Update: Here are the statements provided by Amazon India & Flipkart to MediaNama.
Amazon India said that they have not yet received a notice from the court.
We take the issue of fake & counterfeit products being sold on our marketplace by sellers very seriously. Sellers are mandated to sell only genuine and original products on Amazon.in and they sign an undertaking to do so. If it is brought to our notice that sellers are using our marketplace platform to sell fake or counterfeit products, we work with the sellers to bring such products down from our website. In case of repeated offenders we do not hesitate to take strict action and may even go to the extent of delisting them from our marketplace.
A Flipkart spokesperson said that:
Flipkart is a marketplace which helps sellers connect with customers across the country. All our sellers are expected to adhere to certain guidelines if they sell with us. Any violation of these guidelines is taken very seriously. We take strict action against sellers who attract negative feedback about their service or are found to be engaged in selling products that are fake, in violation of copyright or any other applicable laws of the land.
Earlier: Pan-India saree distributor Shree Meena Creations has filed a lawsuit against Flipkart, Amazon and eBay, along with about two dozen sellers on these marketplaces for allegedly selling replicas of its copyrighted sarees, reports The Economic Times. The lawsuit was filed on March 20, 2015, but hasn’t yet been admitted in court – which means that the lawsuit can still possibly be dismissed when it comes before a judge.
Shree Meena Creations told the publication that its Joh Rivaaj branded sarees, which are priced between Rs 3600 and Rs 4 lakh, are being sold on these e-commerce marketplaces for Rs 1200 to Rs 2700. The Mumbai-based distributor also mentioned that its sarees are sold by retailers like Pothys and Kuraman Silk in Chennai, RS Brothers in Hyderabad, and many dealers in Chandni Chowk, Delhi among others. Shree Meena Creations is seeking monetary compensation through the lawsuit, and also wants these online marketplaces to stop selling the duplicate products. We’ve written to Flipkart and Amazon and will update once we hear back.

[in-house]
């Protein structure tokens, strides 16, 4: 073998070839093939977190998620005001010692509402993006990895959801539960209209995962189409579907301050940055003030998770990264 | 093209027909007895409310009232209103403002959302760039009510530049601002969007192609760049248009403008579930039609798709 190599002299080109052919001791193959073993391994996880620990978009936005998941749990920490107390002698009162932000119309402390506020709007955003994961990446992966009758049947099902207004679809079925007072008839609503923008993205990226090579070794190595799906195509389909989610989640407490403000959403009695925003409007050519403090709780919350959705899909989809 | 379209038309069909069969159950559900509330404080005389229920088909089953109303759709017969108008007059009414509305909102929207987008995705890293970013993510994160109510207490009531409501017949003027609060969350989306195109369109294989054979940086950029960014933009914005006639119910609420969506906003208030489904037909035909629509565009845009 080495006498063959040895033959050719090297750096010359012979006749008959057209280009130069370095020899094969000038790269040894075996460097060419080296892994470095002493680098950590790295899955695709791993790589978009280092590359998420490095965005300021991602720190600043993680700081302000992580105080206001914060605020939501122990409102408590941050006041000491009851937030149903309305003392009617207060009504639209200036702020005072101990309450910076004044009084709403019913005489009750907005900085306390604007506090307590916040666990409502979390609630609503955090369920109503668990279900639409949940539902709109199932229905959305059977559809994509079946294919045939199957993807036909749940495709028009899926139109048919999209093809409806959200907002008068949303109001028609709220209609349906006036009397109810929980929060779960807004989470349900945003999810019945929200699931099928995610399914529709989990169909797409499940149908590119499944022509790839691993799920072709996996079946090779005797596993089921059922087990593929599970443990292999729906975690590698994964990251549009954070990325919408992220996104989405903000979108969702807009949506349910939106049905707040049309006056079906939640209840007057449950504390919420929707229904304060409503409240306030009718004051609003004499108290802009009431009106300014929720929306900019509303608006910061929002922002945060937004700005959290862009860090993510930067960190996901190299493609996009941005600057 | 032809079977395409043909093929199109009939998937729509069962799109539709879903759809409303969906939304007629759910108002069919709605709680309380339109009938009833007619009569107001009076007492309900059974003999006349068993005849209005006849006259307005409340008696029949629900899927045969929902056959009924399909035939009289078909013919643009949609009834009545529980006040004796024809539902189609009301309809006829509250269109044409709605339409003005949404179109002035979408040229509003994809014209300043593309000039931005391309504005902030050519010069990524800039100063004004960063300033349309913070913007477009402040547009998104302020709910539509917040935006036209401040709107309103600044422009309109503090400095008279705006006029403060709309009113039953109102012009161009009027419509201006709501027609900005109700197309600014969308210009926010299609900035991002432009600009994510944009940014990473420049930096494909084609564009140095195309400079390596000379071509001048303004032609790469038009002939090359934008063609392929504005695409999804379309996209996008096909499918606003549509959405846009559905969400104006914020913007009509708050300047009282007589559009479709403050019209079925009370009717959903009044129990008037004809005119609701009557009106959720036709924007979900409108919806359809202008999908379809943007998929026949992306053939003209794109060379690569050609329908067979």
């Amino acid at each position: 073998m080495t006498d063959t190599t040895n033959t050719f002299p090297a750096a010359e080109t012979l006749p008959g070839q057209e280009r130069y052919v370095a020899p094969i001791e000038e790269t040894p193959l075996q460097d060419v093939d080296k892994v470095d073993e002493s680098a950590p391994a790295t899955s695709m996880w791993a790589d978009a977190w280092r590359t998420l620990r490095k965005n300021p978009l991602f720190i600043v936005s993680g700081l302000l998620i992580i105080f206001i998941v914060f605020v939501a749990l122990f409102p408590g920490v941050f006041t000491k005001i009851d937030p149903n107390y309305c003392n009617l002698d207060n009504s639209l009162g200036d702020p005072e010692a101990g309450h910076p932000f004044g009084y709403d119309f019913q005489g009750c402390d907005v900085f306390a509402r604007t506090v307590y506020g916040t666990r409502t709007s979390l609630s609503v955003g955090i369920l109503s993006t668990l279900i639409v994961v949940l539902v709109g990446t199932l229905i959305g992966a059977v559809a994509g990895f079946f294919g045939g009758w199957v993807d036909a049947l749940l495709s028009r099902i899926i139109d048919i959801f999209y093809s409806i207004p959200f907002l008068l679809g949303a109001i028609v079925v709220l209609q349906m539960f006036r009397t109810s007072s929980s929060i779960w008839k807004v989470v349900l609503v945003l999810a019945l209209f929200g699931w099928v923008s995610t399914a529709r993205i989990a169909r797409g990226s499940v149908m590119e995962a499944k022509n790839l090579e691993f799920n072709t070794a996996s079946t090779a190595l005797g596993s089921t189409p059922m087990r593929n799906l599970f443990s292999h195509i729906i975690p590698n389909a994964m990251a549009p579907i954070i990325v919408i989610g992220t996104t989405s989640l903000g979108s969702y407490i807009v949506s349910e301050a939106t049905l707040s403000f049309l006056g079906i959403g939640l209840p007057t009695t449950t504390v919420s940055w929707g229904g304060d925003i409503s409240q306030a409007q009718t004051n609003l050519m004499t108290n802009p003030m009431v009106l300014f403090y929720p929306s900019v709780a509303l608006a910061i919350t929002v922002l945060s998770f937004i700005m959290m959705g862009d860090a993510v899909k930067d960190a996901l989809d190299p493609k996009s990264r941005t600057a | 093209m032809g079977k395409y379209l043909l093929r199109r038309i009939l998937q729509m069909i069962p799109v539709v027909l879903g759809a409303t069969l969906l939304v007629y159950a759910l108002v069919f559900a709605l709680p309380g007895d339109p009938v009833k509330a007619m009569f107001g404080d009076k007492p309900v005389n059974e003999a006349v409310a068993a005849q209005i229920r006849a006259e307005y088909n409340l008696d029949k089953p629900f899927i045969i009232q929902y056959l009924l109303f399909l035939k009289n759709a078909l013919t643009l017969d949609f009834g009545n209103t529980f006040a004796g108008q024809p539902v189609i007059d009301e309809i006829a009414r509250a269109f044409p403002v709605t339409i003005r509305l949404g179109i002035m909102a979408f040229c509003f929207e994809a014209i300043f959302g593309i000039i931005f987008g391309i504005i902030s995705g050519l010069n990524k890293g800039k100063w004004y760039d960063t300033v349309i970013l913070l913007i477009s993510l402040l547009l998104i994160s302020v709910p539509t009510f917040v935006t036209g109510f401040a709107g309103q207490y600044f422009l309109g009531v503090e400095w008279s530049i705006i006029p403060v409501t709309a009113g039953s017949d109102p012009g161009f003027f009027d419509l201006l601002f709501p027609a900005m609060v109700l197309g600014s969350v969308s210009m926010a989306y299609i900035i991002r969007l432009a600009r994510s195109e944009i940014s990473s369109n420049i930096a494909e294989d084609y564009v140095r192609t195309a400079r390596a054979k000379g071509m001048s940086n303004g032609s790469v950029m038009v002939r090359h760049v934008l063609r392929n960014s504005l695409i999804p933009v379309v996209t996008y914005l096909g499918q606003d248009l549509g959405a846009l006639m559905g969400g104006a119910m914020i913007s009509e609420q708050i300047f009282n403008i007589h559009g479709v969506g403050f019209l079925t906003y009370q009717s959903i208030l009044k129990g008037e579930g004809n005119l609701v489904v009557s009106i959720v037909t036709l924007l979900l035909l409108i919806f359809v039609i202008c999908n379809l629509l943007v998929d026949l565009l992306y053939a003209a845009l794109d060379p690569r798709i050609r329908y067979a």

This isn’t the first time that e-commerce sites have come under the legal radar for allegedly selling fake or duplicate products:
– Earlier this year, Shopclues had been slapped with a legal notice from audio devices manufacturer Harman International, which sells speakers and headphones under the JBL brand, for selling fake and counterfeit products from various vendors on its website. L’Oreal, Tommy Hilfiger, Skullcandy and RayBan had also initiated legal actions against Shopclues in the Delhi High Court in connection with sale of counterfeit goods and the HC had granted interim injunctions against the website, restraining it or anyone associated with it from the use, manufacture, sale, supply or display of counterfeit goods of these brands.
– Allegedly fake Xiaomi Power Bank were being sold on Amazon India, last year. In fact, verified buyers had written reviews indicating that the product being sold was fake. More on this here.
This brings us back to the question: should online marketplaces (intermediaries) be held accountable for products sold by merchants via their platforms? In India, Section 79 offers safe harbor to intermediaries, as long as they act on complaints and do not knowingly allow the usage of their platform to break the law. So, legally these e-commerce marketplaces seems to be on safe ground, however as we have pointed out earlier there is a need for better understanding of the responsibility, accountability and liability of platforms, marketplaces and aggregators. There’s no doubt that online aggregators and marketplaces are good for consumers and competition. But then who is accountable, when things get screwed up? And what about the liability of these platforms?